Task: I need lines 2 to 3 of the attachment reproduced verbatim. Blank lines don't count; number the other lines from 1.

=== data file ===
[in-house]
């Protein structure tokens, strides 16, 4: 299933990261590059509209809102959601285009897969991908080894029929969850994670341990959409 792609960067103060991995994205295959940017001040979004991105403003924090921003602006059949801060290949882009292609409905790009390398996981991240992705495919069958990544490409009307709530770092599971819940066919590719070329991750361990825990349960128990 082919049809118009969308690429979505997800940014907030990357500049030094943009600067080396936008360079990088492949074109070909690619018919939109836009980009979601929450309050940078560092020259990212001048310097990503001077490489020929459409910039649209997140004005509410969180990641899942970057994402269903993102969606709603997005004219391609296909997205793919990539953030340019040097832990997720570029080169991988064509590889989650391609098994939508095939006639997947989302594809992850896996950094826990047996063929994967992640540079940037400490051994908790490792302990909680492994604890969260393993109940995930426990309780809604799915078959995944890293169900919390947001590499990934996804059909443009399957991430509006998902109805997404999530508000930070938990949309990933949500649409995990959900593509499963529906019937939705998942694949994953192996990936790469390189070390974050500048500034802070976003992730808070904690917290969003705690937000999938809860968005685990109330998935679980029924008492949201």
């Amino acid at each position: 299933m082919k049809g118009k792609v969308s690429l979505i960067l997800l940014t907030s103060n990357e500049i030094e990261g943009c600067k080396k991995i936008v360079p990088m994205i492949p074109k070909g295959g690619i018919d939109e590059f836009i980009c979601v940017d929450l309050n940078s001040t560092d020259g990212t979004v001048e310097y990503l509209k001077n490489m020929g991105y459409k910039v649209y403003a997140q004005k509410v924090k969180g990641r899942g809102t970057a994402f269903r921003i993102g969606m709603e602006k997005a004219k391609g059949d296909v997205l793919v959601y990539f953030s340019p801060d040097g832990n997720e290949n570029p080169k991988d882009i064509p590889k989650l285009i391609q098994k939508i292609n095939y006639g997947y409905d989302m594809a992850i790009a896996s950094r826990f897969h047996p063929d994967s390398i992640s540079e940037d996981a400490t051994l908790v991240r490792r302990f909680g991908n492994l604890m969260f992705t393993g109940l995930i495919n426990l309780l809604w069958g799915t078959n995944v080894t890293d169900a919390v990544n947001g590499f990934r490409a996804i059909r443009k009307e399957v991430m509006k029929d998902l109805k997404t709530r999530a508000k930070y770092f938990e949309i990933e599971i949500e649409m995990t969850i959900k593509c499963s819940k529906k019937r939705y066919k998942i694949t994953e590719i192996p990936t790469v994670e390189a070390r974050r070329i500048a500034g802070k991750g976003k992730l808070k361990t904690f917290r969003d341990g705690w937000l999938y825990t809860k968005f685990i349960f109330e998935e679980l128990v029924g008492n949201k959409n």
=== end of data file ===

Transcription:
């Protein structure tokens, strides 16, 4: 299933990261590059509209809102959601285009897969991908080894029929969850994670341990959409 792609960067103060991995994205295959940017001040979004991105403003924090921003602006059949801060290949882009292609409905790009390398996981991240992705495919069958990544490409009307709530770092599971819940066919590719070329991750361990825990349960128990 082919049809118009969308690429979505997800940014907030990357500049030094943009600067080396936008360079990088492949074109070909690619018919939109836009980009979601929450309050940078560092020259990212001048310097990503001077490489020929459409910039649209997140004005509410969180990641899942970057994402269903993102969606709603997005004219391609296909997205793919990539953030340019040097832990997720570029080169991988064509590889989650391609098994939508095939006639997947989302594809992850896996950094826990047996063929994967992640540079940037400490051994908790490792302990909680492994604890969260393993109940995930426990309780809604799915078959995944890293169900919390947001590499990934996804059909443009399957991430509006998902109805997404999530508000930070938990949309990933949500649409995990959900593509499963529906019937939705998942694949994953192996990936790469390189070390974050500048500034802070976003992730808070904690917290969003705690937000999938809860968005685990109330998935679980029924008492949201």
């Amino acid at each position: 299933m082919k049809g118009k792609v969308s690429l979505i960067l997800l940014t907030s103060n990357e500049i030094e990261g943009c600067k080396k991995i936008v360079p990088m994205i492949p074109k070909g295959g690619i018919d939109e590059f836009i980009c979601v940017d929450l309050n940078s001040t560092d020259g990212t979004v001048e310097y990503l509209k001077n490489m020929g991105y459409k910039v649209y403003a997140q004005k509410v924090k969180g990641r899942g809102t970057a994402f269903r921003i993102g969606m709603e602006k997005a004219k391609g059949d296909v997205l793919v959601y990539f953030s340019p801060d040097g832990n997720e290949n570029p080169k991988d882009i064509p590889k989650l285009i391609q098994k939508i292609n095939y006639g997947y409905d989302m594809a992850i790009a896996s950094r826990f897969h047996p063929d994967s390398i992640s540079e940037d996981a400490t051994l908790v991240r490792r302990f909680g991908n492994l604890m969260f992705t393993g109940l995930i495919n426990l309780l809604w069958g799915t078959n995944v080894t890293d169900a919390v990544n947001g590499f990934r490409a996804i059909r443009k009307e399957v991430m509006k029929d998902l109805k997404t709530r999530a508000k930070y770092f938990e949309i990933e599971i949500e649409m995990t969850i959900k593509c499963s819940k529906k019937r939705y066919k998942i694949t994953e590719i192996p990936t790469v994670e390189a070390r974050r070329i500048a500034g802070k991750g976003k992730l808070k361990t904690f917290r969003d341990g705690w937000l999938y825990t809860k968005f685990i349960f109330e998935e679980l128990v029924g008492n949201k959409n």